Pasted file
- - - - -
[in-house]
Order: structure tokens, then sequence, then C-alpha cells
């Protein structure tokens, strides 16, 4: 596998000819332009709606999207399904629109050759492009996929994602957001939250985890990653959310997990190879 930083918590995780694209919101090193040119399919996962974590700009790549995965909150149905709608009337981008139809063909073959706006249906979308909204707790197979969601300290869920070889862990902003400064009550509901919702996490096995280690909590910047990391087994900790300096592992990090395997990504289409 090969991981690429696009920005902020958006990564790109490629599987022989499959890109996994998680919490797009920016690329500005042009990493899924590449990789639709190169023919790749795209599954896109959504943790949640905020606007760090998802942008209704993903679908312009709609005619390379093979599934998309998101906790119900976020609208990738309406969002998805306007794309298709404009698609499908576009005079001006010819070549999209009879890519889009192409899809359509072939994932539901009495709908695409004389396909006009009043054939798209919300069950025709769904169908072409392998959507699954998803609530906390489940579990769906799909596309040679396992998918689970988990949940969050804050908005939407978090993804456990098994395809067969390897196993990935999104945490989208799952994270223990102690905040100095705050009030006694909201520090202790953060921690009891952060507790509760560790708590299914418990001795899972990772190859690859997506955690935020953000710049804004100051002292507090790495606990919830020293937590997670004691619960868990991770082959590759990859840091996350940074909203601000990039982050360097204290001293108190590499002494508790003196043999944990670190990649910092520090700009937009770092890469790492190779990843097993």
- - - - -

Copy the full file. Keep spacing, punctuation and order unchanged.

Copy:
[in-house]
Order: structure tokens, then sequence, then C-alpha cells
């Protein structure tokens, strides 16, 4: 596998000819332009709606999207399904629109050759492009996929994602957001939250985890990653959310997990190879 930083918590995780694209919101090193040119399919996962974590700009790549995965909150149905709608009337981008139809063909073959706006249906979308909204707790197979969601300290869920070889862990902003400064009550509901919702996490096995280690909590910047990391087994900790300096592992990090395997990504289409 090969991981690429696009920005902020958006990564790109490629599987022989499959890109996994998680919490797009920016690329500005042009990493899924590449990789639709190169023919790749795209599954896109959504943790949640905020606007760090998802942008209704993903679908312009709609005619390379093979599934998309998101906790119900976020609208990738309406969002998805306007794309298709404009698609499908576009005079001006010819070549999209009879890519889009192409899809359509072939994932539901009495709908695409004389396909006009009043054939798209919300069950025709769904169908072409392998959507699954998803609530906390489940579990769906799909596309040679396992998918689970988990949940969050804050908005939407978090993804456990098994395809067969390897196993990935999104945490989208799952994270223990102690905040100095705050009030006694909201520090202790953060921690009891952060507790509760560790708590299914418990001795899972990772190859690859997506955690935020953000710049804004100051002292507090790495606990919830020293937590997670004691619960868990991770082959590759990859840091996350940074909203601000990039982050360097204290001293108190590499002494508790003196043999944990670190990649910092520090700009937009770092890469790492190779990843097993």